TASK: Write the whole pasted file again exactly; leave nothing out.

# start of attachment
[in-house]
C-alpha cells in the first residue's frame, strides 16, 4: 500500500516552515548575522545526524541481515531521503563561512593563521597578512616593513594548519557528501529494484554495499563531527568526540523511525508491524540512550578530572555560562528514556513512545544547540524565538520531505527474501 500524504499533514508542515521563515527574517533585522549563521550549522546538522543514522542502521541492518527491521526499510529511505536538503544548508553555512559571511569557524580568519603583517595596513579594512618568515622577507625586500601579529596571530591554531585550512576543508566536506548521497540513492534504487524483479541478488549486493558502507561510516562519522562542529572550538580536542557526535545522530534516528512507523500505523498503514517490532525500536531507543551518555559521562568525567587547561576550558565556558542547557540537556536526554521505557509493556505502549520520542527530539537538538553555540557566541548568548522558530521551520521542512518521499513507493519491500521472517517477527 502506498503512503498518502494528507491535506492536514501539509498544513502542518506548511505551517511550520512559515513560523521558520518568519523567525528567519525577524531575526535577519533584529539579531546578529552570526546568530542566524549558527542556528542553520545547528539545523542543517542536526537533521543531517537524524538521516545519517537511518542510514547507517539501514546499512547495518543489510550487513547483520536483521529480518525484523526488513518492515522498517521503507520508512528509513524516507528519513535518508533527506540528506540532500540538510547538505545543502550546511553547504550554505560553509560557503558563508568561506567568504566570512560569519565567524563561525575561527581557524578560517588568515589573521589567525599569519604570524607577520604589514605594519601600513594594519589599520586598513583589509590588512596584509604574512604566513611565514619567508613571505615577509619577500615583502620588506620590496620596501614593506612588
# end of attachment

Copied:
[in-house]
C-alpha cells in the first residue's frame, strides 16, 4: 500500500516552515548575522545526524541481515531521503563561512593563521597578512616593513594548519557528501529494484554495499563531527568526540523511525508491524540512550578530572555560562528514556513512545544547540524565538520531505527474501 500524504499533514508542515521563515527574517533585522549563521550549522546538522543514522542502521541492518527491521526499510529511505536538503544548508553555512559571511569557524580568519603583517595596513579594512618568515622577507625586500601579529596571530591554531585550512576543508566536506548521497540513492534504487524483479541478488549486493558502507561510516562519522562542529572550538580536542557526535545522530534516528512507523500505523498503514517490532525500536531507543551518555559521562568525567587547561576550558565556558542547557540537556536526554521505557509493556505502549520520542527530539537538538553555540557566541548568548522558530521551520521542512518521499513507493519491500521472517517477527 502506498503512503498518502494528507491535506492536514501539509498544513502542518506548511505551517511550520512559515513560523521558520518568519523567525528567519525577524531575526535577519533584529539579531546578529552570526546568530542566524549558527542556528542553520545547528539545523542543517542536526537533521543531517537524524538521516545519517537511518542510514547507517539501514546499512547495518543489510550487513547483520536483521529480518525484523526488513518492515522498517521503507520508512528509513524516507528519513535518508533527506540528506540532500540538510547538505545543502550546511553547504550554505560553509560557503558563508568561506567568504566570512560569519565567524563561525575561527581557524578560517588568515589573521589567525599569519604570524607577520604589514605594519601600513594594519589599520586598513583589509590588512596584509604574512604566513611565514619567508613571505615577509619577500615583502620588506620590496620596501614593506612588